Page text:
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In Loving Memory...
~ Gogo Fatale ~


6/2/01 - 10/11/11
~ Forever the Marest of Them All ~
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Friday, March 26, 2010

Bad News Mares.

Good news for people who love bad news!


Wednesday afternoon was our appointment with Dr. C and Dr. G up at Tufts. Even though Gogo jogged out only mildly unsound the day after the incident, I hadn't jogged her since and wasn't sure of what we would find. I had thought maybe we'd have to try and induce the lameness again. I bathed her, clipped her, and trimmed her all up, plopped her on the treadmill, dried her off, and then tossed her on the trailer and left. When we arrived and unloaded, I was reminded of how much I completely adore my mare - as usual, she walked into the clinic like she owned the place, sniffed around at some extremely questionable looking things as if they were nothing, and stood there bright, calm, and interested, despite the chorus of screaming horses in all directions all around her. Love her.

When the vet showed up, we took her into Tufts' long aisleway, and had a tech jog her. And wow... she was a lot lamer than she has been the day after the incident. Quite a lot. Since she conveniently happened to be so lame on the day that we were there, we decided that we would start with blocks to see what we could isolate, and then go ahead and ultrasound the legs afterwards. I told them my concerns about her stifle, and when palpated we did find some mild effusion there, same as last time. (For the record, I think the injection didn't do much for her.) We also found effusion in both tendon sheaths in both hind legs, something I've been concerned about and unsure of what to really think - they fill at odd times and for odd reasons, which is why I've felt unable to wean the wraps off of her at this point despite my best efforts. We agreed to block the tendon sheath on the RH first and see what that gave us. Somewhat alarmingly, when the needle went in, a whole lot of fluid came shooting out, and left a fairly sideable puddle on the ground. The fluid was also more watery than it should have been. We blocked the area with 15ml of Carbocaine, and I took her for a little walk before we jogged. Not expecting to see much, I turned her over to the vet tech and watched her jog out for the second time with the vets at my side.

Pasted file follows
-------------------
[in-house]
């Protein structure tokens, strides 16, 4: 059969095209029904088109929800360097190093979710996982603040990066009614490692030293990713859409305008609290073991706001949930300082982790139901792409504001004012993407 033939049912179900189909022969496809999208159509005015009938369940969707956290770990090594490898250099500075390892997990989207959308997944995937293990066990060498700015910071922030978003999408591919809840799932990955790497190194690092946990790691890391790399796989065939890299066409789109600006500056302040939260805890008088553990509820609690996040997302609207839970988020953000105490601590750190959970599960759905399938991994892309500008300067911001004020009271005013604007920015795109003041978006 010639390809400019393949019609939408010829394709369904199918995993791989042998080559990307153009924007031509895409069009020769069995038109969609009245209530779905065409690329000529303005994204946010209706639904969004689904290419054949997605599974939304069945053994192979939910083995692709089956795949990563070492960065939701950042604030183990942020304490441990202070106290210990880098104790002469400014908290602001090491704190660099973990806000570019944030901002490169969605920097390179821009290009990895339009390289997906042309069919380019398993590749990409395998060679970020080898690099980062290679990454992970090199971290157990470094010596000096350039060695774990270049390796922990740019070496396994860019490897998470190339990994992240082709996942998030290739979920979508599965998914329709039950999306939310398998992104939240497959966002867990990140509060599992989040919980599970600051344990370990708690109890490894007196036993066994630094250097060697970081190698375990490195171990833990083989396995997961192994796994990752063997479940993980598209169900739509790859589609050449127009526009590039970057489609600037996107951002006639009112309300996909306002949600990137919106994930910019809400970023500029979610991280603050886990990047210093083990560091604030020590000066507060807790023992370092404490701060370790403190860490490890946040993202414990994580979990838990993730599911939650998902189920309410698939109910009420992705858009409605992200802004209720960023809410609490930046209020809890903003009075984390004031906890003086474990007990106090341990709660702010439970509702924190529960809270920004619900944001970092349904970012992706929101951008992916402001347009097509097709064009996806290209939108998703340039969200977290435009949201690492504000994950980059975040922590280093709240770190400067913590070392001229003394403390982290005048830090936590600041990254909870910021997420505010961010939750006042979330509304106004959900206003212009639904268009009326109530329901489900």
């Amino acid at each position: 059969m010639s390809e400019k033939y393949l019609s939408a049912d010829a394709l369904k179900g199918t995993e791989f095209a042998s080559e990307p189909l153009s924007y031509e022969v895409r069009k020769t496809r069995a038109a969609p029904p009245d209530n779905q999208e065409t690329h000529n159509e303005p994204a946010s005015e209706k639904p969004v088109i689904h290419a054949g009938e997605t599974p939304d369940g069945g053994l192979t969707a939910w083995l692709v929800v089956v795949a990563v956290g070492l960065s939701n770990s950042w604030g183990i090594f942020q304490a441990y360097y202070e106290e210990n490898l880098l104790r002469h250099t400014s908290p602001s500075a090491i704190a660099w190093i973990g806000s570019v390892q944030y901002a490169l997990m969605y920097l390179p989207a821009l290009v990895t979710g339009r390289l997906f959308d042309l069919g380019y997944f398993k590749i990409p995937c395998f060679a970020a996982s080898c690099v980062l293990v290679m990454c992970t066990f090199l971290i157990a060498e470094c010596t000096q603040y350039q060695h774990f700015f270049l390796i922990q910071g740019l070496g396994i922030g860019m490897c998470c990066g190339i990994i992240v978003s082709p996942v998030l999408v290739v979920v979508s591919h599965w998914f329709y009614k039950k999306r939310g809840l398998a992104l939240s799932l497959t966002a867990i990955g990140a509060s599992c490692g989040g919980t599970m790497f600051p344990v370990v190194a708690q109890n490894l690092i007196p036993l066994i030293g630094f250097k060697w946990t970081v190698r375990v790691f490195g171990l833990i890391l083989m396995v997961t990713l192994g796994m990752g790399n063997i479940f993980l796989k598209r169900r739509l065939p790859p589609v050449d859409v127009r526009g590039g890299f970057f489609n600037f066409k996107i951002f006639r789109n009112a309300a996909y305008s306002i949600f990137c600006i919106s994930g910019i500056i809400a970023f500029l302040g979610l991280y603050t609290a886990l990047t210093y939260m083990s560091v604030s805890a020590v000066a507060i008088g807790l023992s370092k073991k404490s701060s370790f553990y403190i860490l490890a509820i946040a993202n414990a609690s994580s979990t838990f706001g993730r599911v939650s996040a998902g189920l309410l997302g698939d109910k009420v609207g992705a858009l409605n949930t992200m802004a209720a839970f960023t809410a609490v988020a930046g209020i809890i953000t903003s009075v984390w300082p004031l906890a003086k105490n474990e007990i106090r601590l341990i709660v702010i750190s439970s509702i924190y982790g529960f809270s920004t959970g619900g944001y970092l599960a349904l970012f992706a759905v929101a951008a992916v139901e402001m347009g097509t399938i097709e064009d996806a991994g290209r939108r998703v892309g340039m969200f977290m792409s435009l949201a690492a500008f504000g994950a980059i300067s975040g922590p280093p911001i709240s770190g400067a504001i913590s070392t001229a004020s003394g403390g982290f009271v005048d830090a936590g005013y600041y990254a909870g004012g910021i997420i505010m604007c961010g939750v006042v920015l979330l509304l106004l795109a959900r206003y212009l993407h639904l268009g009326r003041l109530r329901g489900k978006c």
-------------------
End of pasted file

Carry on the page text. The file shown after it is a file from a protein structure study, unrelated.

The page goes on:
And... she was quite a lot better. And it continued to improve the more she moved.

Hmmm.

Well, we weren't totally concerned at that point because the left hind had the original lesion in it, right? There was no structural damage to the right hind anywhere, aside from the inflammation in the tendon sheath and the jammed stifle. She was always lamer in the right hind originally, but honestly these past few jog outs prior have been great. There was nothing on ultrasound that was concerning. We clipped her up, pulled her up alongside the ultrasound machine, and looked at the RH.

There. An angry, fresh, little black hole. A brand new lesion on the other leg. My heart sank. It couldn't be.


We went back and forth for a long time about it. How could this have happened? Did she do something stupid? Was the canterwork just too much too soon? Was this a compensation issue? Did she have an adhesion that did in fact rupture but took part of the good tendon with it? We don't know. There was an area of very mild tendonitis on the left SDFT as well, despite the fact that the original injury is nearly invisible. At this point, it is impossible to say.


The official vet write-up:

"Upon presentation, Gogo Fatale was bright, alert, and in good body condition. Physical exam revealed mild right stifle effusion as well as effusion in the deep digital tendon sheaths, mild on the left hind and marked on the right hind. Lameness examination revealed a 2+ out of 5 lameness in her right hind limb at the trot. Upper and lower flexion tests resulted in mild t moderate and mild increases in lameness, respectively. The area of the skin over the right hind deep digital flexor tendon sheath was steriley prepped and 15ml of Carbocaine injected into the sheath. Upon repeat examination following local anesthetic injection, there was approximately a 75% reduction in lameness in the right hind at the trot.

Sonographic evaluation revealed a small local lesion in the superficial digital flexor tendon approximately 4cm proximal to the annular ligament of the fetlock joint, possibly resulting from a torn adhesion. The superficial and deep digital flexor tendons were noted to glide smoothly past one another. Additionally, an area of mild tendonitis was noted in the superficial digital flexor tendon just proximal to the annular ligament. As seen previously on sonographic examination, the area of previous tendonitis is improved however an area of mild tendonitis was noted in the left hind superficial digital flexor tendon distally, which is new as well.

As we discussed, due to its location, there is the possibility of the annular ligament of the fetlock putting pressure on the deep digital flexor tendon sheath and causing some discomfort. There is the possibility of surgically transecting this ligament to relieve this; we discussed this as an option for the future if needed. We agreed to treat conservatively and implement a controlled exercise program, allowing time for the tendon to heal."



We briefly discussed PRP with this particular lesion but shrugged it off pretty quickly, seeing as it is very close to the surface of the tendon. It is likely that everything would just leak back out into the tendon sheath versus stay put and do what it is intended to do. Given the location of the injury, we did discuss the possibility that the annular ligament around the back of her fetlock might be putting pressure on the tendon sheath and causing discomfort. They said maybe in the future if we needed to we could surgically transect it. I said no. I see no reason why we shouldn't be able to get the swelling down and gone with cold therapy and time.